The nature of the ‘white mind’ as presented in ‘The Land of The Spotted Eagle’ by Luther Standing Bear is a depiction of a personal conviction devoid of factual knowledge.
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Bear presents the white mind as a destructive force; a force that has no respect for nature. Instead of adopting and enriching the American features of nature, the European white man white man introduced European things, thus destroying what was naturally American. Bear’s definition of the’ white mind’ is in complete contrast of Walt Whitman’s definition, which see the white man in positive light.
Even though the Whitman’s definition in his 1855 poem ‘Leaves of Grass’ has been criticised for being too romantic, it works against Bears expression of the white mind, by highlighting major forms including and not limited to wildlife , vegetation and life. The three characteristics represents Luther Standing Bear negative view of the white mind which is in great contrasts to Walt Whitman fact based positive outlook of the white mind.
Luther Standing Bear sees the white man as uncaring and unprotective of wildlife. Luther Standing Bear explains that the Lakota, unlike the white man, had a brotherly relationship with animals such that ‘so close did some of the Lakota came to their feathered and furred friends that in true spirit spoke the same tongue’ (Bear ****). What Bear meant was that the white man saw no value and respect for animals.
This is in contrast to Whitman appreciation of animals. Whitman appreciates animals to the extent that he thought that he ‘could turn and live awhile with the animals’ and that animals are part of human existences as they (animal) ‘show their relations to me and I accept them’ (Whitman 34). Thus, Bear’s negative presentation definition of the white mind in terms of treatment of animals is sufficiently countered by Whitman’s respectful attitude towards animals.
Bear describes the real essence of life from eyes of the Lakota. The Lakota see life as ‘pulsating and vivid’ and that the Lakota appreciated life as ‘more than mere human manifestation as it was expressed in a multitude of forms’ (Bear ****). Bear uses this description of life to contrast the white man view of life. The white man is unappreciative of life and does not recognise the fullness and variety of life that surround him.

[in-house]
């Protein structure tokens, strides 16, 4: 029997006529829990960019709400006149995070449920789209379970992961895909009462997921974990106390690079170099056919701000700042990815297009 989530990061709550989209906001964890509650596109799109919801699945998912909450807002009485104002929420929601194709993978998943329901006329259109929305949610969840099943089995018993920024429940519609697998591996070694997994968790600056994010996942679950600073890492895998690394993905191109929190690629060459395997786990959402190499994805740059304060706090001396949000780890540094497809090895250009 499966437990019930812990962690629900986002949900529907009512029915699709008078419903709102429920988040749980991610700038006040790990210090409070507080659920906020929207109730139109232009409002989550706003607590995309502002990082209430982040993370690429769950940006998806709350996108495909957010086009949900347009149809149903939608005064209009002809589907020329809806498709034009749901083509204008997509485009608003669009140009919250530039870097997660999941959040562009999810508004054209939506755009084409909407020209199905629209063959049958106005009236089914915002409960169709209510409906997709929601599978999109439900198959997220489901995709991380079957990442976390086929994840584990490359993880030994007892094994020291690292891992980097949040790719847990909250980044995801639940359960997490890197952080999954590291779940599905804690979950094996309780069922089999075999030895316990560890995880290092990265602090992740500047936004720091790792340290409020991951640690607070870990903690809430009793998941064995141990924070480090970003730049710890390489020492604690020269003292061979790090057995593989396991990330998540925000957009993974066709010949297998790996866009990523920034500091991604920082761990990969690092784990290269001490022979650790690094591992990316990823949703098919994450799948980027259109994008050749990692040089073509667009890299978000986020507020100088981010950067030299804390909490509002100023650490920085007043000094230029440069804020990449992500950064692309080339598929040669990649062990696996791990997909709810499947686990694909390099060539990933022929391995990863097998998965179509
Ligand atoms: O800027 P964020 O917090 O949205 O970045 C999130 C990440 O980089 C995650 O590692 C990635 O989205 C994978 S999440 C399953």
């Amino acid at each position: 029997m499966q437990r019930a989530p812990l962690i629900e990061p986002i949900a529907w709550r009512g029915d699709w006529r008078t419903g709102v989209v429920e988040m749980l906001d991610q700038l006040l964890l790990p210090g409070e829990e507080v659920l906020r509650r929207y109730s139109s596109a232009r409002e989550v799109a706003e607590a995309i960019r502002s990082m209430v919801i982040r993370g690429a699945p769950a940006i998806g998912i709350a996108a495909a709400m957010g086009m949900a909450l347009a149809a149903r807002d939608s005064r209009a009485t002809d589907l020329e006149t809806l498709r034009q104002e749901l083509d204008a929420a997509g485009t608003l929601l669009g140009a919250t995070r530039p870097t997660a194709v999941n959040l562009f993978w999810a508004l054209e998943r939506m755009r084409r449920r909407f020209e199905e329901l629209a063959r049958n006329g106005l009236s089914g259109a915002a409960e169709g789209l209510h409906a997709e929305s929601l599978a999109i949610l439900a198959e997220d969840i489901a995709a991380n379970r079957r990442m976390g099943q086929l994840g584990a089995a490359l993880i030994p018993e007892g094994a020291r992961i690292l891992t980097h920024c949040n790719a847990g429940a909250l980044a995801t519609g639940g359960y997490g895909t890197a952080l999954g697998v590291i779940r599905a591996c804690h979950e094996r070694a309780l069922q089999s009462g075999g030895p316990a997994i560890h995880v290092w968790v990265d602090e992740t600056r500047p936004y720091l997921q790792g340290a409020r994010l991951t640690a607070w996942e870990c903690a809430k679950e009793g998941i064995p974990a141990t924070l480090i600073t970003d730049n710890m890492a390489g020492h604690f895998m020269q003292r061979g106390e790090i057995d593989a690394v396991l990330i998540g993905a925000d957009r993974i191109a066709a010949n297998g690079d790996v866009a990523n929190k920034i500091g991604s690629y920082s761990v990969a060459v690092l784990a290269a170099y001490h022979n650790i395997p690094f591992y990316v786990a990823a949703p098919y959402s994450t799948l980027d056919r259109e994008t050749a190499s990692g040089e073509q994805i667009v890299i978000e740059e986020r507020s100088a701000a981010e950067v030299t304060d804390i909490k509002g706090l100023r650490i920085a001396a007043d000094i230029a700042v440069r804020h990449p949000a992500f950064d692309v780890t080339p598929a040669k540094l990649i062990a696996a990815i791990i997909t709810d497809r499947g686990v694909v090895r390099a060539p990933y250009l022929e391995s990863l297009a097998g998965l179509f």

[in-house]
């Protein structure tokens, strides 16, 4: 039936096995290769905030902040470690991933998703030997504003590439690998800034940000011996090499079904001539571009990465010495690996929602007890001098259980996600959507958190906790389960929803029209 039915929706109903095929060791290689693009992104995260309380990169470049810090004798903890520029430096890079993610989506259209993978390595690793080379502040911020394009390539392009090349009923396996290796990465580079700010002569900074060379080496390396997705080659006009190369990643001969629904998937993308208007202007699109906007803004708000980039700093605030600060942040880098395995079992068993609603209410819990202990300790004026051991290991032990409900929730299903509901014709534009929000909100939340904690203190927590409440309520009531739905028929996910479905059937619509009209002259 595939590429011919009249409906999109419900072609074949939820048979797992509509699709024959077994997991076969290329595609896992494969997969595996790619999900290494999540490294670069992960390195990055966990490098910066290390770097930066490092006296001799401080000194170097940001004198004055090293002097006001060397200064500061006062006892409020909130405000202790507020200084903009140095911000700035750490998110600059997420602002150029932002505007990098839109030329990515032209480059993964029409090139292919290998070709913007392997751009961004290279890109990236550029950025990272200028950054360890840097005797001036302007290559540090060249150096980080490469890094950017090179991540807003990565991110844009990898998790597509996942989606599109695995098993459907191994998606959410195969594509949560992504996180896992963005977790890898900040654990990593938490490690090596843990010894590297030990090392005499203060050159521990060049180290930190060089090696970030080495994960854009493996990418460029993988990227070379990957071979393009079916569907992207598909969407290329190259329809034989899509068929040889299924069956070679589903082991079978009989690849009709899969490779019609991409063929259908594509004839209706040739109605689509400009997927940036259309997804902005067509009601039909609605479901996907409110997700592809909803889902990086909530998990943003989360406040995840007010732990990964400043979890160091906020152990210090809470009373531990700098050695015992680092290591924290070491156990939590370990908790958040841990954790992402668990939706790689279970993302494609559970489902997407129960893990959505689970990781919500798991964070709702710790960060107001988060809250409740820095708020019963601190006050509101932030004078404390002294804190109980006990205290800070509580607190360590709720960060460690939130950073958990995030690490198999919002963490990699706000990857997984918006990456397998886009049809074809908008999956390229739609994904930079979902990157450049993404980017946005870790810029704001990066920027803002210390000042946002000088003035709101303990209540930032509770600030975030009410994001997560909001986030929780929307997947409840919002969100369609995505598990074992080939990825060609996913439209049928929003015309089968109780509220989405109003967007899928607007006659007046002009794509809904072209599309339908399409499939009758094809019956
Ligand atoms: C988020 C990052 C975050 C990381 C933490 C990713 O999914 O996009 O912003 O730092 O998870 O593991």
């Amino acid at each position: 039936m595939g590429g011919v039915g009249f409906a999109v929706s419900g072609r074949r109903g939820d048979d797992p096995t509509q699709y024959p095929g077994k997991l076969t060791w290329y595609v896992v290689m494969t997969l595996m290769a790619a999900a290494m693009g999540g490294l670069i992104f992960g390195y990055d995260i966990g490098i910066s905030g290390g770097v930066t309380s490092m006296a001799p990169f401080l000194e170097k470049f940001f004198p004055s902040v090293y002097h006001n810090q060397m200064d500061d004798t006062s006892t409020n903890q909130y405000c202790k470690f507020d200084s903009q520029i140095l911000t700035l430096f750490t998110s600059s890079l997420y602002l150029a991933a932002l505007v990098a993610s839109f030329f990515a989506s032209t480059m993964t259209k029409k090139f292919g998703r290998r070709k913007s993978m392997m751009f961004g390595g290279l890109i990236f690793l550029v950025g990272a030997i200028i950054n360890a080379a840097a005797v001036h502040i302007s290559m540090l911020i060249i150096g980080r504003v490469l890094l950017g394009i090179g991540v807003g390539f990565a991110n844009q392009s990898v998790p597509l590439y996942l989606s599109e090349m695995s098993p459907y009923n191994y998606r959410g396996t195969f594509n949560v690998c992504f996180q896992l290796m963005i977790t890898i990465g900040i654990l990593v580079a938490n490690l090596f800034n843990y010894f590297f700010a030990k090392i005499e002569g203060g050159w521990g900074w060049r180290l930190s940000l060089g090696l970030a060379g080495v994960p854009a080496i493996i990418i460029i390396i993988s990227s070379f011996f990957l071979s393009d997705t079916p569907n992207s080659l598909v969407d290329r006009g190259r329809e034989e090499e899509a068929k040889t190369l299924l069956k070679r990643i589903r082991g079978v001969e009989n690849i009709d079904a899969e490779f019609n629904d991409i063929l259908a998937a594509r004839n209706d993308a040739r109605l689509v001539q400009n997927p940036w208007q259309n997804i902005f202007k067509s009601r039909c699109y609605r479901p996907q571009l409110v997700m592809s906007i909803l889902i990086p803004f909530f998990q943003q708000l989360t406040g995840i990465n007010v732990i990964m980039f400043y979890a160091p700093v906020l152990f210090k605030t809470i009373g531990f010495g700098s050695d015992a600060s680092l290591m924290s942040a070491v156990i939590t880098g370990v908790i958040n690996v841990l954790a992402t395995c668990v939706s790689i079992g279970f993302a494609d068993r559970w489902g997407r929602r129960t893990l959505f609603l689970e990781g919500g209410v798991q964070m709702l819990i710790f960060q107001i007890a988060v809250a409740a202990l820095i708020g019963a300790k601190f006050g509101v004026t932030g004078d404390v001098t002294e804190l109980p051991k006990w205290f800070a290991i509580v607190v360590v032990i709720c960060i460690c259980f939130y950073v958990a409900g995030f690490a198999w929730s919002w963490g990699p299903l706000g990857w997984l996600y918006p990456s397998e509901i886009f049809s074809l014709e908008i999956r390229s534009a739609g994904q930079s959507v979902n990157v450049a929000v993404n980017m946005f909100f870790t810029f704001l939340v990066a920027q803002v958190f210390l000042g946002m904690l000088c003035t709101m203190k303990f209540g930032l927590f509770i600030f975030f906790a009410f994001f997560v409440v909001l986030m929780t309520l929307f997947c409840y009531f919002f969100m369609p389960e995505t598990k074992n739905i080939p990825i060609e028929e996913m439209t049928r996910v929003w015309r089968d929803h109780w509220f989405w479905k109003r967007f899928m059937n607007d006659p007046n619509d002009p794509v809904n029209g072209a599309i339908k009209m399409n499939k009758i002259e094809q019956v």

Bear’s representation of the white man view of life is contrasted by Whitman, who argues that the white man appreciates nature as the source of life. Life is embodied in ‘geography … and rivers and lakes’ (Whitman iv). This portrays Whitman as having as much appreciation of life as the Lakota.
The two authors also differ deeply in their definition of the white mind’s view of nature. While Bear presents the Lakota as ‘a true naturalist’ (Bear *****) and that there was a true balance between nature and man. The Lakota shares a natural attachment with nature, signifying man connection to nature.
In portraying the Lakota as a naturalist, Bear portrays the white man as unattached to nature. So dissociated is the white man with nature that ‘the white boys jostle and push each other in a foolish manner while spending too much time in aimless fashion neither seeing, not hearing the varied life that surrounds them’ (Bear ****).
This means that the white men are unaware of the fullness of nature around them. This view however, had been contrasted way years before in Whitman ‘Leaves of Grass’. Whitman disagrees and argues that nature is part of human existence as man sees his reflection, completeness and beauty in nature (Whitman 80). Whitman therefore shares in the Lakota’s belief that nature and man are inseparable.
Whitman through his positive definition the white mind proves that Luther Standing Bear’s portrayal of the white mind as predominantly destructive is just a fallacy that conceals the true identity of the white man. The true identify of the white man is reflected in Walt Whitman works, which portrays the white man as caring loving and conscious of nature surrounding him.
Whitman attains this by showing how the white mind view wildlife as part of human existence, women as appreciated in the society and nature as a refection of human completeness. Whitman positive outlook stands out over Bear negativism as it is more appealing to and appreciative of reality.
Bear, Luther. Land of the spotted eagle. Lincoln, NE: University of Nebraska1978. Print
Whitman, Walt. Leaves of grass. Whitman Archive. n.d. July 11, 2011https://whitmanarchive.org/published/LG/1855/whole.html